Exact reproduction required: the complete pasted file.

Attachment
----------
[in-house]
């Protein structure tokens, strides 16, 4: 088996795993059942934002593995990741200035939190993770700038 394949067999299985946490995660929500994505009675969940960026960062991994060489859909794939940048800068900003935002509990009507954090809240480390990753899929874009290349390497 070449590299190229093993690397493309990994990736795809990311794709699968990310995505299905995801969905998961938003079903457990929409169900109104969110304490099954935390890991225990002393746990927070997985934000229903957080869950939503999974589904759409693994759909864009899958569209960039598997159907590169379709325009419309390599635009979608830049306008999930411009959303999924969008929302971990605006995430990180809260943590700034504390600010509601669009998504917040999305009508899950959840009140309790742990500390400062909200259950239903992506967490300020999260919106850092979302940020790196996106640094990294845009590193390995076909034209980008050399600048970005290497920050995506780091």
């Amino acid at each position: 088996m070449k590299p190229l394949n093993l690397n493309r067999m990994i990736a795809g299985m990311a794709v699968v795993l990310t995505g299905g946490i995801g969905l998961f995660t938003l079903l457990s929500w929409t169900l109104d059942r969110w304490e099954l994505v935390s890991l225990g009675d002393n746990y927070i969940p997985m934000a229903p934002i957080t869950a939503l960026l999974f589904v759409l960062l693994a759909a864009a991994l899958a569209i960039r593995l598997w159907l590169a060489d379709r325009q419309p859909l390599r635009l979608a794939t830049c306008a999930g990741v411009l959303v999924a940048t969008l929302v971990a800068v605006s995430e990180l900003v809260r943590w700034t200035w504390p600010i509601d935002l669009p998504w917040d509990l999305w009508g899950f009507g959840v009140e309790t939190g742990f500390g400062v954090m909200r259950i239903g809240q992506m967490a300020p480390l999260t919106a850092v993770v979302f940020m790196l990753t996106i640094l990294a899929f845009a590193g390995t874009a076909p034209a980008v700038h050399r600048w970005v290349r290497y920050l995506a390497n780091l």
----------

[in-house]
């Protein structure tokens, strides 16, 4: 088996795993059942934002593995990741200035939190993770700038 394949067999299985946490995660929500994505009675969940960026960062991994060489859909794939940048800068900003935002509990009507954090809240480390990753899929874009290349390497 070449590299190229093993690397493309990994990736795809990311794709699968990310995505299905995801969905998961938003079903457990929409169900109104969110304490099954935390890991225990002393746990927070997985934000229903957080869950939503999974589904759409693994759909864009899958569209960039598997159907590169379709325009419309390599635009979608830049306008999930411009959303999924969008929302971990605006995430990180809260943590700034504390600010509601669009998504917040999305009508899950959840009140309790742990500390400062909200259950239903992506967490300020999260919106850092979302940020790196996106640094990294845009590193390995076909034209980008050399600048970005290497920050995506780091």
């Amino acid at each position: 088996m070449k590299p190229l394949n093993l690397n493309r067999m990994i990736a795809g299985m990311a794709v699968v795993l990310t995505g299905g946490i995801g969905l998961f995660t938003l079903l457990s929500w929409t169900l109104d059942r969110w304490e099954l994505v935390s890991l225990g009675d002393n746990y927070i969940p997985m934000a229903p934002i957080t869950a939503l960026l999974f589904v759409l960062l693994a759909a864009a991994l899958a569209i960039r593995l598997w159907l590169a060489d379709r325009q419309p859909l390599r635009l979608a794939t830049c306008a999930g990741v411009l959303v999924a940048t969008l929302v971990a800068v605006s995430e990180l900003v809260r943590w700034t200035w504390p600010i509601d935002l669009p998504w917040d509990l999305w009508g899950f009507g959840v009140e309790t939190g742990f500390g400062v954090m909200r259950i239903g809240q992506m967490a300020p480390l999260t919106a850092v993770v979302f940020m790196l990753t996106i640094l990294a899929f845009a590193g390995t874009a076909p034209a980008v700038h050399r600048w970005v290349r290497y920050l995506a390497n780091l």